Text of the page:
Around 2% of attendances in the emergency department are due to bite injuries, most commonly from dogs, cats, and humans. If left untreated, bites have a high risk of becoming infected.
The type of animal involved will determine the specific injury that occurs; cats have a weaker bite but sharper teeth, therefore cause deep puncture wounds, whilst dogs have a strong bite, therefore can also cause crush injuries and lacerations.
Human bites commonly occur as a “fight bite”, whereby a closed fist punches a person’s mouth, however they do subsequently sustain a bite injury. This can occur commonly into the MCP joint (knuckle with closed fist), thus can result in septic arthritis if left untreated.
Pathogens from Bites
Bite wounds can be polymicrobial, as a result of skin flora and organisms from the mouth of the animal*.
Importantly for human bites, certain viruses, such as HBV, HCV, and HIV, can be also be transferred, therefore appropriate prophylaxis may be required.
Certain organisms that are introduced through bites can lead to more systemic illness (Table 1)
*Rabies (caused by the lyssavirus) is not common in the UK but should be considered in other countries as well; rabies vaccine and immunoglobulin may be considered as after symptoms of rabies show, the disease often is fatal
|From both cat and dog bites
|Early onset (within 12–24hrs) with local cellulitis, purulent discharge, and lymphangitis
|From both dog and human bites
|Usually onset after 24 hours
|Causes “cat scratch disease”; from both cat and flea bites
|Occurs in children and immunocompromised individuals; typically is self-limiting
|Causes “rat bite fever”; from rats, squirrels, ferrets, and other rodents
|Results in fever, vomiting, headache, myalgia, and a rash, between 3 to 10 days following contact.
Table 1 – Notable Organisms from Animal Bites
Bites from animals commonly occur on the dominant arm or leg, where the victim has tried to stop the attack (in children, facial injuries are more commonly present).
Whilst most bites will appear small and uncomplicated superficially, deeper structures may have been affected, therefore it is important to always check the neurovascular status of the affected limb.
For any bites to the hand or foot, ensure to check for any damage to the tendons by assessing the movement of the joint (flexor digitorum superficialis for the proximal interphalangeal joint and flexor digitorum profundus for the distal interphalangeal joint in the hand).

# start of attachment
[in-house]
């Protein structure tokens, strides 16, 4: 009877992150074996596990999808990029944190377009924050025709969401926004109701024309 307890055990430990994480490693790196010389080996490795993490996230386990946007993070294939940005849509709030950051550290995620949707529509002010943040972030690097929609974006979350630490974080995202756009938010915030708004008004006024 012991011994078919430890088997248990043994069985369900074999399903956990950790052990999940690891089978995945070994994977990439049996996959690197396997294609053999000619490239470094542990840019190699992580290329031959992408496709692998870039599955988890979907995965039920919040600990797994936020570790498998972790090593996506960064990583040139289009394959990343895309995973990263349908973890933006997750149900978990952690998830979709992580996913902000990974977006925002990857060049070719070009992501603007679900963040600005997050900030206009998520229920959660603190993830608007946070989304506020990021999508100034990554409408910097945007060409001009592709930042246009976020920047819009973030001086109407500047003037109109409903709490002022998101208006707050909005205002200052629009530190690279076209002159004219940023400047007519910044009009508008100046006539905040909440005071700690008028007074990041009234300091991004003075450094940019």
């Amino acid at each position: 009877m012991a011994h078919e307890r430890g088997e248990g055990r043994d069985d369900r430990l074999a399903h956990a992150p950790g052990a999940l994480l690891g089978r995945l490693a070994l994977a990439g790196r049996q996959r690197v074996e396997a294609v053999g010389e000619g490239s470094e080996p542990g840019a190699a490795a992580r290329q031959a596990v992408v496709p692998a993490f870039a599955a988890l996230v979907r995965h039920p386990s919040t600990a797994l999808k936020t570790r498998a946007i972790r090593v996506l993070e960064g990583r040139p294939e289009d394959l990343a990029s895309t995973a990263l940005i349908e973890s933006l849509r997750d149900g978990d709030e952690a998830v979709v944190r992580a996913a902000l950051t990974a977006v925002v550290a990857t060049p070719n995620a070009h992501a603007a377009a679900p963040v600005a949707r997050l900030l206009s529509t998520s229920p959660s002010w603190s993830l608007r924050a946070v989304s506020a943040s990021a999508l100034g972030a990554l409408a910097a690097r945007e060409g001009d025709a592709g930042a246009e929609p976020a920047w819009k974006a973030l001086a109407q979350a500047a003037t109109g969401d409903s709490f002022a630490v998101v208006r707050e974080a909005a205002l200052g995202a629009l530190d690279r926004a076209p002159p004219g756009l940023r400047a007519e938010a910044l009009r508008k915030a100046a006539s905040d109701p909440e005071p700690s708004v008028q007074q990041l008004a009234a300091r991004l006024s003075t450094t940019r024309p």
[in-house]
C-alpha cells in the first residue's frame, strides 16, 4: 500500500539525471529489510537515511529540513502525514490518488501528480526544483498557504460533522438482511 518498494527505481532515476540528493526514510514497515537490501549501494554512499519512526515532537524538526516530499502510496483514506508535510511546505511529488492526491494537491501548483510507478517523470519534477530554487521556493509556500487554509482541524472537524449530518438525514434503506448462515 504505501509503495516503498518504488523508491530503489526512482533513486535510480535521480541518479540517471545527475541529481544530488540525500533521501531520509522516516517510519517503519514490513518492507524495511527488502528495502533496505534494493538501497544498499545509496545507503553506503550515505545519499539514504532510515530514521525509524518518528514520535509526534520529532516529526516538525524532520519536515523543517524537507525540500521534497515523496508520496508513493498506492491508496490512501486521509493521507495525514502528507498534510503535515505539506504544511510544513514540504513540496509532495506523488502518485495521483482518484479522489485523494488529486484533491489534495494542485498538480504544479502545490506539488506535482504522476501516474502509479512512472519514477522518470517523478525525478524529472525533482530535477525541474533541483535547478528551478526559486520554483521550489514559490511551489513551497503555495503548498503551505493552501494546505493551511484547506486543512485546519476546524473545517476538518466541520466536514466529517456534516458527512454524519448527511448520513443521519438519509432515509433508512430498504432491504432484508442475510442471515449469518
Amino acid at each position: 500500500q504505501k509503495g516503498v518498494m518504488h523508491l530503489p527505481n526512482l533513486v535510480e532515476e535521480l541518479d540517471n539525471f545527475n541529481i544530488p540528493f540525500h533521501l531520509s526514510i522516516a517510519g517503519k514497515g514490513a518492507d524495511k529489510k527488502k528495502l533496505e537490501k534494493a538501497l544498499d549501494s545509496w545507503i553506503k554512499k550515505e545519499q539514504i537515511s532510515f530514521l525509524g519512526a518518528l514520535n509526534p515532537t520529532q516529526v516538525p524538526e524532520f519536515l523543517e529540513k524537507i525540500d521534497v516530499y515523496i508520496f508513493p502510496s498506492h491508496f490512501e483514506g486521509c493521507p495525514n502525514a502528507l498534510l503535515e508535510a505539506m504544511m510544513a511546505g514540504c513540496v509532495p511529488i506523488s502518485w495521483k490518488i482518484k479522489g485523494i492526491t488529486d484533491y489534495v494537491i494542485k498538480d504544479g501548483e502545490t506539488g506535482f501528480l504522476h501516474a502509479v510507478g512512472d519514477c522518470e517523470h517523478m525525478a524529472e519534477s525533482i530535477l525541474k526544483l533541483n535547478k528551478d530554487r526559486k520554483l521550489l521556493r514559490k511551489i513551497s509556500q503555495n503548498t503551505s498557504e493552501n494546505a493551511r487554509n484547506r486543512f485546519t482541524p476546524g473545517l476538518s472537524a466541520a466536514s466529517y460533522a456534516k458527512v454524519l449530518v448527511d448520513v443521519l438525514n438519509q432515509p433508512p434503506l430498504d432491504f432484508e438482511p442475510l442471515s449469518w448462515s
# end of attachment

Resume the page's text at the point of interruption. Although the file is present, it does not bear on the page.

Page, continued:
The most important sequela of a bite is infection. Infection can develop within 1-2 days following the bite*, presenting with erythema, discharge, localised pain, or swelling (Fig. 1). Infection can spread rapidly, and can lead to deep space infections (thenar/hypothenar space, space of parona tracking to carpal tunnel) or even necrotising fasciitis. Tracking lymphangitis can often be seen with spreading cellulitis.
*Cat bites have double the infection risk of a dog bite due to the small puncture wounds that introduce bacteria
Patients presenting following a bite should obtain a plain film radiograph of the affected region to ensure no residual foreign material is deep within the wound, as well as ensuring no fracture is present as well under the bite.
For those with features of infection, routine bloods (including FBC and CRP) should be taken; any purulent material present should be swabbed. Suspected cases of necrotising fasciitis should be investigated and managed as such.
Initial management of bites should involve preventing further bleeding from the bite and wound cleaning. If there is any ongoing bleeding from the bite, apply continuous pressure and a gauze dressing to the wound. Photographs of the wound should also be taken if possible for documentation.
Tetanus immunisation should be given if a patient has not had a booster within the last 10 years. Oral antibiotics should be commenced, as per local guidelines. Always consider admission for patients with worsening infection or signs of systemic involvement.
Small bite wounds should be thoroughly washed with saline. Formal surgical washouts should be considered when bites occur near or into the joint or those with significant associated trauma to soft tissues or mangled limbs.
Any non-viable or damaged tissue should be debrided, with severe injuries returning for a relook after 24-48hrs. Carpal tunnel decompression in the upper limb may be required if tracking pus is seen.
Any joint involvement or associated fracture should necessitate a surgical washout. If done early, metal work may be inserted but usually definitive fixation may be done in 48 hours time after the primary washout. Joint washouts are particularly important in the hands to reduce the risk of infection.
- Animal and human bites have increased risk of infection
- Early surgical washout and debridement may allow for primary closure but severe infection is often staged and left to heal by secondary intension.
- Prophylaxis treatment should be given for patients at risk of tetanus or rabies
- Musculoskeletal involvement or neurovascular compromise should be escalated promptly. Any involvement of joints and septic arthritis should be admitted for a washout as well.
With thanks to Dr. Charles Yuen Yung Loh MBBS MSc MS MRCS